As with many with exceptional talent, wizards tend to be high-maintenance individuals. They need to know that they are appreciated for their depth of knowledge and ability. When you interact with wizards, make it a priority to let them talk. They will have thought of most of possible solutions based on the information they have, tested many theories, and chosen a clear course of action. They will want to share their journey with you.  Be prepared for a long encounter if you disagree with them as they will come prepared.

Managing wizards can be tricky.They produce some of the best results possible, yet not always the best results right now. Business constraints often become frustrating obstacles for the idealistic wizard, because he or she wants to find the perfect solution for an existing problem without taking into account the constraints of reality. Businesses run on a constant exchange of trade-offs. This is endlessly frustrating for wizards when it conflicts with their perfectly crafted solution.


Working Alone


1.  In the Flow

They are extremely skilled at solo tasks and extended periods of intense focus. Wizards are content if they have a problem to solve and the tools to complete it. They are confident in their abilities and are, for the most part, self-sufficient. It is best to leave them alone to work on whatever project they are assigned. They will take it as a sign that you trust their abilities.

2.  Brain over Brawn

Wizards can turn more raw data into organized output than any other class. They are comfortable with repetitive, focused, and difficult work.  They create challenges for themselves to see if they can improve on prior personal performance.  It is important to note that a wizard’s own high standard for work does not exclude criticism from others. In fact, wizards invite outside scrutiny, as it gives them a chance to show others how brilliant their solutions are.

3.  Hoarding

Wizards are trusted treasure troves of knowledge in their organization. Their collection of pertinent information makes facts, figures, and analysis quickly available at one’s fingertips. Be careful though, wizards tend to be protective of the power this information provides and may withhold it from those they deem unworthy of their trust.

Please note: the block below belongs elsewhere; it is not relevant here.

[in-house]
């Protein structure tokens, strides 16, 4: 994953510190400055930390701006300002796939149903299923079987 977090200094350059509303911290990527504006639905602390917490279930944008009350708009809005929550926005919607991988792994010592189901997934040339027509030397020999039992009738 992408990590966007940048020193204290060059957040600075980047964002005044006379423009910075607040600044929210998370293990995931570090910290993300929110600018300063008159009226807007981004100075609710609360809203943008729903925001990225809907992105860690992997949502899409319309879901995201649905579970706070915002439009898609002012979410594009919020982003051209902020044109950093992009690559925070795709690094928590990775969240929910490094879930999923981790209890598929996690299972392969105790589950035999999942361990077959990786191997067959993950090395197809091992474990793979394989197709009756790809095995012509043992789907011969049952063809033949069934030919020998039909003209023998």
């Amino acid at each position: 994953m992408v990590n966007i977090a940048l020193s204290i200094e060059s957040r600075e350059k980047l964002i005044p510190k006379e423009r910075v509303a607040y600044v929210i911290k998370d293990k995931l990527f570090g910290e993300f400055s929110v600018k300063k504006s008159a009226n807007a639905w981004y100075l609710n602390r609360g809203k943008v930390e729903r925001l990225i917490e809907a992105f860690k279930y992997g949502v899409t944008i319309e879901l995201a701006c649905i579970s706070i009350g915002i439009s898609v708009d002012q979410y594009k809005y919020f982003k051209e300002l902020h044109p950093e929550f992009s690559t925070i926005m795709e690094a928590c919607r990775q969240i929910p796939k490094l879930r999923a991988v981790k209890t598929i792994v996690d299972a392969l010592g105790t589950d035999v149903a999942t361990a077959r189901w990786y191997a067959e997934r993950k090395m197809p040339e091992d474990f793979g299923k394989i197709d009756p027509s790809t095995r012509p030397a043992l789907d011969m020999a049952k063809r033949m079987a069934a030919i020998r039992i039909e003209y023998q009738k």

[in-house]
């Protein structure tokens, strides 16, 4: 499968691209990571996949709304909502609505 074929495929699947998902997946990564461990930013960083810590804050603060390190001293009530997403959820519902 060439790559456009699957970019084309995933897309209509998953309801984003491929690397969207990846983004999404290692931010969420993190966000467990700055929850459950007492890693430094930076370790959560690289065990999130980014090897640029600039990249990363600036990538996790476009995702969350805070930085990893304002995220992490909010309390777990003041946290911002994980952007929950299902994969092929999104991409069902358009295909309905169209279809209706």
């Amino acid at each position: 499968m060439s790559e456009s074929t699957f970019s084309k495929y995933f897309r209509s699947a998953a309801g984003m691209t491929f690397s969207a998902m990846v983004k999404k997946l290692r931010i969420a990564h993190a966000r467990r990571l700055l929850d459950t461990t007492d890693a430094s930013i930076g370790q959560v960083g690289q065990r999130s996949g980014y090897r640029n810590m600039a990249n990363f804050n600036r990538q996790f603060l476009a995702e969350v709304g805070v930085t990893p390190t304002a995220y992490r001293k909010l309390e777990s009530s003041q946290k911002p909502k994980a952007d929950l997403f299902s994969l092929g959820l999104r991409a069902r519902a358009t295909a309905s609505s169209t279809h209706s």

4. Loremaster

Wizards are your choice when you need the BEST work done and are willing to put a lot of resources into it to get it absolutely right. Wizards will find the ideal solution to problems rather than timely or affordable ones.

5.  Un-scoped

Unchecked wizard projects can rapidly grow beyond the scope of the original problem. All their time spent in white towers of research can cause wizards to lose  perspective; tunnel vision is a common problem with this class.  It is important to clearly define the scope of the project, including cost and time constraints, before setting the wizard loose to finding a solution.



Working in Groups

1.  Strong willed

Social interaction is not typically the wizard’s strong suit. Their strong opinions and intellectual self-assurance can make them difficult to get along with when working in a team. They can also often come across as overbearing or withdrawn to different classes. Be prepared to both draw out withdrawn wizard opinions and protect others’ viewpoints in the company of an overbearing wizard.

2.  Anti-Administrator

Typically, task-and people-management do not interest the wizard. The first offers no lasting challenge, and the second has too many variables (people have all those messy emotions that defy calculation.)  People have to be told things numerous times and given frequent feedback on their performance; wizards rarely have patience for such mundane things.

3. Spot the Fallacy

Wizards build arguments carefully.  They are precise with how they use words and thorough with the facts. This enables them to spot inconsistencies in logic very quickly. Their huge repository of information also equips them to spot when someone else is trying to slip something by their notice. Make sure a wizard is in the room during brainstorming, presentations, and negotiations.

4. Alacritous Cogitation

Other classes are nowhere as good at putting their ideas together as a wizard. Although they may express their concepts in succinctly, wizards will frequently be asked to explain themselves because their arguments are so dense. Other classes will use more words to convey similar ideas. Wizards are likely to become impatient with this inefficiency in communication and will may try to complete other peoples sentences in an effort to move things along.